I will be writing detailed reports on each of these visits, but the purpose of my visit from my perspective was to look at the research being done on online learning in these three institutions, and there was great work being done in each place. Maxim’s interest was to identify the real ‘game-changers’ in online learning. More to come on this in later posts.

Money is the root of all evil

However, transcending both purposes is the current financial context in both the UK and Spain. These countries are undergoing profound economic stress and the two open universities are not able to avoid the consequences, although the challenges differ according to the context.

In particular, the UK Open University, which has been and continues to be immensely successful, with over 180,000 credit students, is suffering the law of unintended consequences. The UK government, in its wisdom, has completely changed the system of post-secondary funding. In effect, it has stopped giving universities funding to support teaching. Instead, universities now have to depend entirely on student tuition fees at around $15,000 per student per year. To cover the costs, students can take out low interest loans which are underwritten by the government. However, to qualify for such loans, students must take a full time ‘load’ of courses.

This financial strategy strikes at the very heart of the Open University. It has been forced to move from essentially a ‘free’ university to one where students are now paying around $7,500 a year in tuition fees, which is still less than half the going rate at most other universities in England and Wales. However, most of its students are working adults, and are not taking a full load of courses. Indeed, many of them are somewhat like MOOC students, taking individual courses or unique combination of courses that fit their particular needs as adults. These however do not lead to the ‘recognized qualifications’ that makes them eligible for a student loan. Thus the change in financing is devastating for many low-income learners wanting to study through the Open University, as well as for the university. As its Vice-Chancellor stated to us, if you want to look at a successful model for financing higher education, don’t look at Britain. Maybe Canada’s Mark Carney, the new Governor of the Bank of England, can help!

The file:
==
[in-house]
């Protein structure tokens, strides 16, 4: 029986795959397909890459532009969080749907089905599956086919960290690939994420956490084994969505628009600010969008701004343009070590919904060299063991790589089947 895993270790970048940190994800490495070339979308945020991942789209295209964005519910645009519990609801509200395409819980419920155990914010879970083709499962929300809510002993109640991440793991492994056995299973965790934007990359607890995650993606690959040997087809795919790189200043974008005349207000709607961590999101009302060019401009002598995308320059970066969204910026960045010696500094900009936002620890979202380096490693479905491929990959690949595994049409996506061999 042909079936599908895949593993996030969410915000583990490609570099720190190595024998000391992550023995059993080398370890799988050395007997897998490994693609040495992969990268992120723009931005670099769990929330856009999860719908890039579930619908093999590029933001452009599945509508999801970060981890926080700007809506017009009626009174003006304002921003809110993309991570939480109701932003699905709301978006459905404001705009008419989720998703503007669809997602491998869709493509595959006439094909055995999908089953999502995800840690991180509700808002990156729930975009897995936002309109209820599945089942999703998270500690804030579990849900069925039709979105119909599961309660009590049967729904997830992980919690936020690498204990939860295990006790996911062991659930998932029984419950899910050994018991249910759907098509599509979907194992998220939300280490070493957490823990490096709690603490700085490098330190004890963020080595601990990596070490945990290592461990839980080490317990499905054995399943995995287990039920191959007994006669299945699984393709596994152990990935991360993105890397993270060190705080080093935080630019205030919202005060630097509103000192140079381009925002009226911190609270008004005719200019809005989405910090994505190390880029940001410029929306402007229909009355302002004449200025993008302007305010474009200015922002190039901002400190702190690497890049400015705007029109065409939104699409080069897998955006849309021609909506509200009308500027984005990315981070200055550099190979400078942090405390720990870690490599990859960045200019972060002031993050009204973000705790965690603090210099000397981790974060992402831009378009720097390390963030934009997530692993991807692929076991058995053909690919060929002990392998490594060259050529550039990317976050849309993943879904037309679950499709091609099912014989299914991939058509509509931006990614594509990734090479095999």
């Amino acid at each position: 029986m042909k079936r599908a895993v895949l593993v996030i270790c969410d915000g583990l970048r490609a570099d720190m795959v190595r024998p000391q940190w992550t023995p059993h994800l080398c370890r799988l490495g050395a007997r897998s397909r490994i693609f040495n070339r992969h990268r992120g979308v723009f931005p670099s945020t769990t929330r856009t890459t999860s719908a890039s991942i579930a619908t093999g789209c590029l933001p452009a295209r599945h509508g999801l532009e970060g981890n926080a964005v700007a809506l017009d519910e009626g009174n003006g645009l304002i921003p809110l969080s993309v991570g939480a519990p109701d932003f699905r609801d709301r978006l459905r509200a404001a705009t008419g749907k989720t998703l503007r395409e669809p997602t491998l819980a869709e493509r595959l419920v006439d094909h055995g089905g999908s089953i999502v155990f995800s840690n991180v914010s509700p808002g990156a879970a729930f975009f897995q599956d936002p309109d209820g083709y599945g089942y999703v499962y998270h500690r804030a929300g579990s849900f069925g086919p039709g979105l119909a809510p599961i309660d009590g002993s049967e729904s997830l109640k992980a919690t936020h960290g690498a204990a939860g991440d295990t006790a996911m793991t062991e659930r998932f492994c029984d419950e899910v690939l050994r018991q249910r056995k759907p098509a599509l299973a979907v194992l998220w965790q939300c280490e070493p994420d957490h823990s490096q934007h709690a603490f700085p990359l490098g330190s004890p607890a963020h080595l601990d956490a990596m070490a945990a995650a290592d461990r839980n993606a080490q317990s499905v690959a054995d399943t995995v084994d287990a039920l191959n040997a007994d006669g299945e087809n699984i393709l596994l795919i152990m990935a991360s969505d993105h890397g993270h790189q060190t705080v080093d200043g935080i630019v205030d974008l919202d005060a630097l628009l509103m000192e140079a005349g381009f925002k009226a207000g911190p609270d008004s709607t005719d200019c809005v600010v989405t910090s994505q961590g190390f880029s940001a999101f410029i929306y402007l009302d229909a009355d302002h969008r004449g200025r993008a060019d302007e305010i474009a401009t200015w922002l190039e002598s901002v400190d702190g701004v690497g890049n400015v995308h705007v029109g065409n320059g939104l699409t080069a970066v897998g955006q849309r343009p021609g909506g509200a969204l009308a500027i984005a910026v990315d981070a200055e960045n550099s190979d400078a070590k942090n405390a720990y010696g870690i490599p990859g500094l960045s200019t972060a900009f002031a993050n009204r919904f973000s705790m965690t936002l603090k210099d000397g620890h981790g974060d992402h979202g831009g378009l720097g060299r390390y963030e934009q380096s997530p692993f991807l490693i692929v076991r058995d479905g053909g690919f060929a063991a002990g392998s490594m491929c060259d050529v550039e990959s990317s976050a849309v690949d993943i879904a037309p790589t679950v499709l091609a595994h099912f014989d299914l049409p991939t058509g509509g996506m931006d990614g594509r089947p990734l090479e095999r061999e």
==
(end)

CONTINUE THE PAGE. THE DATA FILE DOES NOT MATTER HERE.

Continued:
Meeting the challenge

Not surprisingly, the OU is looking at a range of strategies, including a strong move to internationalizing its offerings, to ensure its survival, and indeed it has seen a change in its student demographics, with younger students who under previous conditions would be applying to conventional institutions instead opting for the lower cost but still high quality and more flexible programs offered by the Open University. So you win some and you lose some. Nevertheless, I sincerely hope that the current UK government’s financial strategy for higher education is a temporary aberration – isn’t that what elections are for in a democracy?

Watch this space

The next posts on these institutions will focus on the positive, the very interesting work they are doing in research in online learning.

Book review: Quality assurance in distance education and e-learning

© Insights, 2012

Jung, I. and Latchem, C. (2012) Quality Assurance and Accreditation in Distance Education and e-Learning New York/London: Routledge

What the book is about

There is relatively little in the literature about QA and accreditation in distance education and online schooling, college or university education, non-formal adult and community education or workplace training. Drawing on international theory, research and the experience and expertise of the contributors, this book shows why and how these are applied across the globe, considers the lessons learned, and suggests frameworks and guidelines for their implementation.’

What’s in it

The book is essentially a collection of 23 chapters by invited contributors, with a foreword from Sir John Daniel, President of the Commonwealth of Learning. The chapters fall into roughly three groups: